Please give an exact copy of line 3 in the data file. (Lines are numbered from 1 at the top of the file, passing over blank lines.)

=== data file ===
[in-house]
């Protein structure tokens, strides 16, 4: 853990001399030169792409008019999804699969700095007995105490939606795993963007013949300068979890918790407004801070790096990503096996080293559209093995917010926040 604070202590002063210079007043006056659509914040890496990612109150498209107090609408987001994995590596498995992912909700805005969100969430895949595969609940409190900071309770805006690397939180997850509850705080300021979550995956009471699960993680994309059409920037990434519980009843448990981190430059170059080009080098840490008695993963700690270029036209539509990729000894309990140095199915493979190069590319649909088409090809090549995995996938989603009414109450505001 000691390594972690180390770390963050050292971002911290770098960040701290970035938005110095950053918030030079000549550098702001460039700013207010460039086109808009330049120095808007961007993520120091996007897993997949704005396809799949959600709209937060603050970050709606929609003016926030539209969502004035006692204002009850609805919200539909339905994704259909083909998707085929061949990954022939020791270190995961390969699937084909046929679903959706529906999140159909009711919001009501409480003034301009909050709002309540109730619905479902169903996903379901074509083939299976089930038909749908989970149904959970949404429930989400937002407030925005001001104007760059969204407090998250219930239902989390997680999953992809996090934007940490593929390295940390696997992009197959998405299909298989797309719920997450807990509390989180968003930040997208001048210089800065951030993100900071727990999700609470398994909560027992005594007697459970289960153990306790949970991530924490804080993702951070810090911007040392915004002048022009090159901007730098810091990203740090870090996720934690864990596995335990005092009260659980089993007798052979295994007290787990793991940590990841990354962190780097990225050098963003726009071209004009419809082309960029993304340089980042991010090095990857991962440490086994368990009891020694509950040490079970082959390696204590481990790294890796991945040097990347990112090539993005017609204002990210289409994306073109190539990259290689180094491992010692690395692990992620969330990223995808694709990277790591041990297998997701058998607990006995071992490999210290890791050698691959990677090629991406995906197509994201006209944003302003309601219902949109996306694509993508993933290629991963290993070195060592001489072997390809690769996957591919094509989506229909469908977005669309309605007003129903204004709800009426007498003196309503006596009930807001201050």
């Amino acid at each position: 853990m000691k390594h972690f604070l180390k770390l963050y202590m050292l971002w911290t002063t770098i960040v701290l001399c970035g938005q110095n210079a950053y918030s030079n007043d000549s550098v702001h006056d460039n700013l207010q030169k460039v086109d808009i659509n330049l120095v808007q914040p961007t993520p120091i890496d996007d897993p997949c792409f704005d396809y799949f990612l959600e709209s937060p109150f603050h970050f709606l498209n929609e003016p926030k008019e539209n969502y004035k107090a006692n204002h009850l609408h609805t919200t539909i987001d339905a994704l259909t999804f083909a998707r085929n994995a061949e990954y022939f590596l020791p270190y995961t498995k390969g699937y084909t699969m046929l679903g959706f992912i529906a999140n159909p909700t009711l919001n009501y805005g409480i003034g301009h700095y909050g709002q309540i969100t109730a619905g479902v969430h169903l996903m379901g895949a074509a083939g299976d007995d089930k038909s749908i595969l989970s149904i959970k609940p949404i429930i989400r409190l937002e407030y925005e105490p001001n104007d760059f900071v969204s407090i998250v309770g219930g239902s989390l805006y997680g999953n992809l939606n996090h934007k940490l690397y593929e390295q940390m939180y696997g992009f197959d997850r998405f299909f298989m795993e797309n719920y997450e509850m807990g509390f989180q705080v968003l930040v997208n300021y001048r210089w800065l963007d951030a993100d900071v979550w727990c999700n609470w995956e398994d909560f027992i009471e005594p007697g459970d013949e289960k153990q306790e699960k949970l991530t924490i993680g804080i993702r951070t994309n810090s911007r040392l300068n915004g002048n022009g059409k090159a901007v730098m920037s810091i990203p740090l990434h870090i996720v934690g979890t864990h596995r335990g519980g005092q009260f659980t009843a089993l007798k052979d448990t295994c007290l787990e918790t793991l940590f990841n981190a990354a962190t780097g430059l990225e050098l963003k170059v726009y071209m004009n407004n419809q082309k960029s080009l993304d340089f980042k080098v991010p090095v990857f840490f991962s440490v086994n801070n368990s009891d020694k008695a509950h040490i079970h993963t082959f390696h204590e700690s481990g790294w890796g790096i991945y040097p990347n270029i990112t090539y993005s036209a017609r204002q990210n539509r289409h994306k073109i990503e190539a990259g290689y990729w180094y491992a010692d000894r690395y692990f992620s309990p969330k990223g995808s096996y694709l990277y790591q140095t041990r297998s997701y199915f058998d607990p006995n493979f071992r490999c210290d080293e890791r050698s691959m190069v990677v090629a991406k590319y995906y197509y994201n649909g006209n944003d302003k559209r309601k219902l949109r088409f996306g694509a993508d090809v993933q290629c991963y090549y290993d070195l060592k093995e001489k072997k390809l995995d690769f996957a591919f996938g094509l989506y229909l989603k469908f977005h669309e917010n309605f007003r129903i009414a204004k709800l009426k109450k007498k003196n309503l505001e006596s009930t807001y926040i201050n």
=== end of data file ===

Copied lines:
């Amino acid at each position: 853990m000691k390594h972690f604070l180390k770390l963050y202590m050292l971002w911290t002063t770098i960040v701290l001399c970035g938005q110095n210079a950053y918030s030079n007043d000549s550098v702001h006056d460039n700013l207010q030169k460039v086109d808009i659509n330049l120095v808007q914040p961007t993520p120091i890496d996007d897993p997949c792409f704005d396809y799949f990612l959600e709209s937060p109150f603050h970050f709606l498209n929609e003016p926030k008019e539209n969502y004035k107090a006692n204002h009850l609408h609805t919200t539909i987001d339905a994704l259909t999804f083909a998707r085929n994995a061949e990954y022939f590596l020791p270190y995961t498995k390969g699937y084909t699969m046929l679903g959706f992912i529906a999140n159909p909700t009711l919001n009501y805005g409480i003034g301009h700095y909050g709002q309540i969100t109730a619905g479902v969430h169903l996903m379901g895949a074509a083939g299976d007995d089930k038909s749908i595969l989970s149904i959970k609940p949404i429930i989400r409190l937002e407030y925005e105490p001001n104007d760059f900071v969204s407090i998250v309770g219930g239902s989390l805006y997680g999953n992809l939606n996090h934007k940490l690397y593929e390295q940390m939180y696997g992009f197959d997850r998405f299909f298989m795993e797309n719920y997450e509850m807990g509390f989180q705080v968003l930040v997208n300021y001048r210089w800065l963007d951030a993100d900071v979550w727990c999700n609470w995956e398994d909560f027992i009471e005594p007697g459970d013949e289960k153990q306790e699960k949970l991530t924490i993680g804080i993702r951070t994309n810090s911007r040392l300068n915004g002048n022009g059409k090159a901007v730098m920037s810091i990203p740090l990434h870090i996720v934690g979890t864990h596995r335990g519980g005092q009260f659980t009843a089993l007798k052979d448990t295994c007290l787990e918790t793991l940590f990841n981190a990354a962190t780097g430059l990225e050098l963003k170059v726009y071209m004009n407004n419809q082309k960029s080009l993304d340089f980042k080098v991010p090095v990857f840490f991962s440490v086994n801070n368990s009891d020694k008695a509950h040490i079970h993963t082959f390696h204590e700690s481990g790294w890796g790096i991945y040097p990347n270029i990112t090539y993005s036209a017609r204002q990210n539509r289409h994306k073109i990503e190539a990259g290689y990729w180094y491992a010692d000894r690395y692990f992620s309990p969330k990223g995808s096996y694709l990277y790591q140095t041990r297998s997701y199915f058998d607990p006995n493979f071992r490999c210290d080293e890791r050698s691959m190069v990677v090629a991406k590319y995906y197509y994201n649909g006209n944003d302003k559209r309601k219902l949109r088409f996306g694509a993508d090809v993933q290629c991963y090549y290993d070195l060592k093995e001489k072997k390809l995995d690769f996957a591919f996938g094509l989506y229909l989603k469908f977005h669309e917010n309605f007003r129903i009414a204004k709800l009426k109450k007498k003196n309503l505001e006596s009930t807001y926040i201050n």